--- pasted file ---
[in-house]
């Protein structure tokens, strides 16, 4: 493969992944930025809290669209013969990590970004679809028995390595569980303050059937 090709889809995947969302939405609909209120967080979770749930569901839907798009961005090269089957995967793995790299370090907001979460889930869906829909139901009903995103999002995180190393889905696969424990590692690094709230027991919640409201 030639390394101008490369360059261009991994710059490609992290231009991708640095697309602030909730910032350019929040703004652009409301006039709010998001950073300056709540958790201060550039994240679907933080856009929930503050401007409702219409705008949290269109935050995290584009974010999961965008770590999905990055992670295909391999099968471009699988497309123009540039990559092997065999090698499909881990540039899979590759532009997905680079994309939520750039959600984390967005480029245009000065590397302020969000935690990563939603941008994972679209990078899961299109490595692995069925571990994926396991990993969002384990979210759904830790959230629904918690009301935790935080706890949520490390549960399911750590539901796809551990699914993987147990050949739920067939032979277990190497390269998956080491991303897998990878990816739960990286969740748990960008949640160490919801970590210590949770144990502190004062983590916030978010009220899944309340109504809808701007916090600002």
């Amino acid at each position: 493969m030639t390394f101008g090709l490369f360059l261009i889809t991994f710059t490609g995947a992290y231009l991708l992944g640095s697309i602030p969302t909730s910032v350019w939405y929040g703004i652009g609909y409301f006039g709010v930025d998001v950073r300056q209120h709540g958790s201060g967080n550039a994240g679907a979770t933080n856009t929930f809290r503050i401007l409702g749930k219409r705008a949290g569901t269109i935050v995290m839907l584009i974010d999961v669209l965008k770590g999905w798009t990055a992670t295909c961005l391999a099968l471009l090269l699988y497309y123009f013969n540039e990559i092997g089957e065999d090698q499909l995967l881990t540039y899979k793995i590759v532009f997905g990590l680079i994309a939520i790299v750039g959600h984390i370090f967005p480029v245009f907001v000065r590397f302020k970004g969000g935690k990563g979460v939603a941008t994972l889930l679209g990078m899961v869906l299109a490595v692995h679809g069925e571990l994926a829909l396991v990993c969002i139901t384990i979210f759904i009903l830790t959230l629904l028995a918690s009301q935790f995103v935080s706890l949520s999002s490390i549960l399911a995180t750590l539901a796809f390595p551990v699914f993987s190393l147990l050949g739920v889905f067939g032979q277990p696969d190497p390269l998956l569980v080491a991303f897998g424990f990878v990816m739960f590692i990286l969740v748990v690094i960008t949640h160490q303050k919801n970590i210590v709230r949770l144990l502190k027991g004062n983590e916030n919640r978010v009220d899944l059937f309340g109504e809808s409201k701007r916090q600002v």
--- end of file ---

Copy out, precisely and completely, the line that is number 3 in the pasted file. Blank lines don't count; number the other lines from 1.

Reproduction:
């Amino acid at each position: 493969m030639t390394f101008g090709l490369f360059l261009i889809t991994f710059t490609g995947a992290y231009l991708l992944g640095s697309i602030p969302t909730s910032v350019w939405y929040g703004i652009g609909y409301f006039g709010v930025d998001v950073r300056q209120h709540g958790s201060g967080n550039a994240g679907a979770t933080n856009t929930f809290r503050i401007l409702g749930k219409r705008a949290g569901t269109i935050v995290m839907l584009i974010d999961v669209l965008k770590g999905w798009t990055a992670t295909c961005l391999a099968l471009l090269l699988y497309y123009f013969n540039e990559i092997g089957e065999d090698q499909l995967l881990t540039y899979k793995i590759v532009f997905g990590l680079i994309a939520i790299v750039g959600h984390i370090f967005p480029v245009f907001v000065r590397f302020k970004g969000g935690k990563g979460v939603a941008t994972l889930l679209g990078m899961v869906l299109a490595v692995h679809g069925e571990l994926a829909l396991v990993c969002i139901t384990i979210f759904i009903l830790t959230l629904l028995a918690s009301q935790f995103v935080s706890l949520s999002s490390i549960l399911a995180t750590l539901a796809f390595p551990v699914f993987s190393l147990l050949g739920v889905f067939g032979q277990p696969d190497p390269l998956l569980v080491a991303f897998g424990f990878v990816m739960f590692i990286l969740v748990v690094i960008t949640h160490q303050k919801n970590i210590v709230r949770l144990l502190k027991g004062n983590e916030n919640r978010v009220d899944l059937f309340g109504e809808s409201k701007r916090q600002v």